Let’s get a little deep this week, shall we? Being bipolar, I can tell you with confidence, I am all too familiar with having complete melt downs. A blessing and a curse all wrapped into one! Of course, since it’s something I’ve had a lot of experience with, I’ve figured out how to recognize it and work through it – living with bipolar un-medicated, you kind of have to. But I would say, it’s still something I deal with at least once or twice a month.
Everyone has with their own set of triggers and ways that they’ll react. How we bounce back and handle the aftermath can make all the difference.
The past couple days have been ramping me up for a serious mental melt down. Between a sassy toddler, being 8 months pregnant, exhausted from my work load (my business and keeping up with the house), and my husband working a lot more than usual, my stress bar has been in the red. I’ll start to get short tempered, loud, and distant. I can always see it coming, and I do my best to counteract it (which sometimes I do), but other times I just need to go through the full spectrum.
Well, today I finally reached that breaking point. A toddler tantrum paired with a dog tripping me and falling into a wall did me in. I was fuming. I couldn’t even answer my husband when he asked what happened. I headed straight for the shower, closed the door, and cried my eyes out while I washed my hair. I don’t feel ashamed or embarrassed. I always want to be open and honest.
Sometimes, crying it out for a bit, is the best thing you can do for yourself.
The tricky part with the “crying it out” stage is letting yourself get stuck in it (which is especially true for those of us who deal with bipolar or depression). This is where you can get stuck in a repetitive cycle of negativity or self-pity. My number one method to breaking that cycle before it’s starts, is to immediately change up little things in my routine – not necessarily permanently, but at least until I feel like my head is screwed back on right!
Here are some examples of things I noticed were becoming constants the past couple of days and what I did to shake them up:
-Crappy eating habits: Normally I eat fairly healthy, and lately I have been popping Hershey Kisses throughout the day, snacking on chips, not eating full meals, and indulging in late night greasy foods. -----> I started avoiding the sweets all together, focused on making decent meals that weren’t so heavy and much healthier, snacking more on fruit.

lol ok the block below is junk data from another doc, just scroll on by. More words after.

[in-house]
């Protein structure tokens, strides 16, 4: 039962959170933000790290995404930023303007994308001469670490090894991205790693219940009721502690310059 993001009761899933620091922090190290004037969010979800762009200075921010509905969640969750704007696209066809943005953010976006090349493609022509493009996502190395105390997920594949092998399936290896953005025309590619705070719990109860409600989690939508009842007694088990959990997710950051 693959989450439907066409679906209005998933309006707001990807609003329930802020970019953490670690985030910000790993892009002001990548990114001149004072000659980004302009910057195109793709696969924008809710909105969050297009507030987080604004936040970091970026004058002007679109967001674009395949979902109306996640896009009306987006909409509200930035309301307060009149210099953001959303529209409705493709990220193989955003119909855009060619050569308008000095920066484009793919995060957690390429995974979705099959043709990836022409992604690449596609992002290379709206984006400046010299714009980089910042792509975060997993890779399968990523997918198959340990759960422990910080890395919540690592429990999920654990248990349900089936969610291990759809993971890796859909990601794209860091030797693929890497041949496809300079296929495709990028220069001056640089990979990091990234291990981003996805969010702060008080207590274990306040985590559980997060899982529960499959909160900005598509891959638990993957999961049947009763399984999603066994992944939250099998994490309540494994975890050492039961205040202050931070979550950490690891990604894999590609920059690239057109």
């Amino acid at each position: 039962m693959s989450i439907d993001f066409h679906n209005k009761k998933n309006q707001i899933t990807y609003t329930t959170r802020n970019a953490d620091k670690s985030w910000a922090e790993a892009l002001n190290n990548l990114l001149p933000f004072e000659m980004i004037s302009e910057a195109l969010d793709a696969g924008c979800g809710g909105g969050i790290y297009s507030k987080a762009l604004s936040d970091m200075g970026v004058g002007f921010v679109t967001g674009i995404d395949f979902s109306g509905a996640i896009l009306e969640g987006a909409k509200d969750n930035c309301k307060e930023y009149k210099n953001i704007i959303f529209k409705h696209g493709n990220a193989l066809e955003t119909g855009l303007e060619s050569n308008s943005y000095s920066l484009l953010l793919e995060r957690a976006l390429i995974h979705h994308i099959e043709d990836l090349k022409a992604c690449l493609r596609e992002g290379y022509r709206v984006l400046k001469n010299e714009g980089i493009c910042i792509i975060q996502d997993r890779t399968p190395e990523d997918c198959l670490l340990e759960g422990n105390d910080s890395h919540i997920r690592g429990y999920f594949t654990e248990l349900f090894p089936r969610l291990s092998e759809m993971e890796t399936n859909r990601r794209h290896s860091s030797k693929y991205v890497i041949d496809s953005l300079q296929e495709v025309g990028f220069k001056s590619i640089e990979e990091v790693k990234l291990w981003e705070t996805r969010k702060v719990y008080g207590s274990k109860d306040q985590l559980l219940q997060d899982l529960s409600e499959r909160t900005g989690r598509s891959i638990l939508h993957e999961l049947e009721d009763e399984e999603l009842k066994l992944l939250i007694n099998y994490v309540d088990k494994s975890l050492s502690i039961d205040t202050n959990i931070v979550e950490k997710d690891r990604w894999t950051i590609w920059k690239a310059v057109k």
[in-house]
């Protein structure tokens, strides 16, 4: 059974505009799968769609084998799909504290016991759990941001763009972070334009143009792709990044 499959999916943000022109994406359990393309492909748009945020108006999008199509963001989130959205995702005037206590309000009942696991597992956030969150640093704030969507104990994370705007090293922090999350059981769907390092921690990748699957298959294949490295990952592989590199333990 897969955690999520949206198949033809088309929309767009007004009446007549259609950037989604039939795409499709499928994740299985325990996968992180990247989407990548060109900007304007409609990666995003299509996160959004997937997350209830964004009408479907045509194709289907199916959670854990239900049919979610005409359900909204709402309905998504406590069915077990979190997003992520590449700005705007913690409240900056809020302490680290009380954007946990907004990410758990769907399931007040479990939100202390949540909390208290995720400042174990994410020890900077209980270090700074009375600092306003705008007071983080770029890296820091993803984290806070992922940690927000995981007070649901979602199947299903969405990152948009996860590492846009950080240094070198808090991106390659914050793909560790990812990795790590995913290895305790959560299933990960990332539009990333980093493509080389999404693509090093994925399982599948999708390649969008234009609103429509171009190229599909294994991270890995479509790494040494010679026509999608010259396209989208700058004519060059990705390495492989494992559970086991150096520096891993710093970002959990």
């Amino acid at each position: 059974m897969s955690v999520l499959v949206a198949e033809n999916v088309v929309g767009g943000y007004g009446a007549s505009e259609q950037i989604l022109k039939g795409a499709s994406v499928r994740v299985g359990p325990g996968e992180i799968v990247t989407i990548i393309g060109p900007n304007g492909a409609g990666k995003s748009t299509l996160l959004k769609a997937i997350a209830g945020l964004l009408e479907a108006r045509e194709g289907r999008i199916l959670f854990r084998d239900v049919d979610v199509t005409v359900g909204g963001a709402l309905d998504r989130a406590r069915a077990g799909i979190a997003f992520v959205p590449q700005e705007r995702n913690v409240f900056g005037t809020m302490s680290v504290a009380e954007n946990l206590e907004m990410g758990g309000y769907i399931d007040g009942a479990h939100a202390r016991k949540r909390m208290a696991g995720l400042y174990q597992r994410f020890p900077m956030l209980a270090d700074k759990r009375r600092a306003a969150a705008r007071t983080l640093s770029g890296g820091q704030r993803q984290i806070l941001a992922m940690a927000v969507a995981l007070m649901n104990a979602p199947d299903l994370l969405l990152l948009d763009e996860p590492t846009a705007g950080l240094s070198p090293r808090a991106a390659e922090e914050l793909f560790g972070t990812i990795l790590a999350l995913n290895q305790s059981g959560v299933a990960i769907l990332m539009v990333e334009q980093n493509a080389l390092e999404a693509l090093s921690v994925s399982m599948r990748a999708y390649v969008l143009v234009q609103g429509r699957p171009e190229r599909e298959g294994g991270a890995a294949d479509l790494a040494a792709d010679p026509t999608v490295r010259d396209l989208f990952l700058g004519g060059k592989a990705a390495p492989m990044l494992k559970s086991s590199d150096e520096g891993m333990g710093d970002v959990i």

-Staying in the house: Being a stay at home mom, some days the kiddo and I just don’t leave the house if I have a lot of work to get done. -----> Today I made it a point to go out for a walk and take her to the park. We both felt a lot better having some time where we weren’t cooped up and getting short with each other.
-Being dead tired: I was working myself so hard and not getting the right amount of sleep at night. Typically, I’m excellent at constantly running on a 2nd, 3rd, and 4th wind – so you won’t find me napping often. But, a tired Olivia makes for a cranky Olivia. -----> When my eyes started that amazing burning sensation after our trip to the park, I made sure to force myself to close my eyes and take a nap on the couch for a bit.
-Bumming around the house: Specifically talking about clothes & make up. I wear very minimal make up, and working from home, I still make it a point to put on make-up at least to make me feel a ready for the day. I hadn’t been doing that (and being pregnant, I pretty much wear the same clothes all the time). -----> So after my cry-fest in the shower, I made sure to throw on some make up.
I used to think deep breathing exercises were a joke…until I started utilizing them.
The most important thing I could ever suggest to you though really, is to breathe. Focus your energy on picking yourself back up. Times get tough, and sometimes we feel incredibly defeated. Heck, I even have times where I want to stay stubborn, and not apologize to my husband for being so cold and hard to deal with while I go through all of this. But I always make myself breath, reassure myself out loud and internally that it will be okay, and express to whomever is closest to me that I was going through a stressful period, but I’m bouncing back now. We’ve all been there, and we all possess sympathy and compassion.
The best way to recover is to admit that there was a struggle.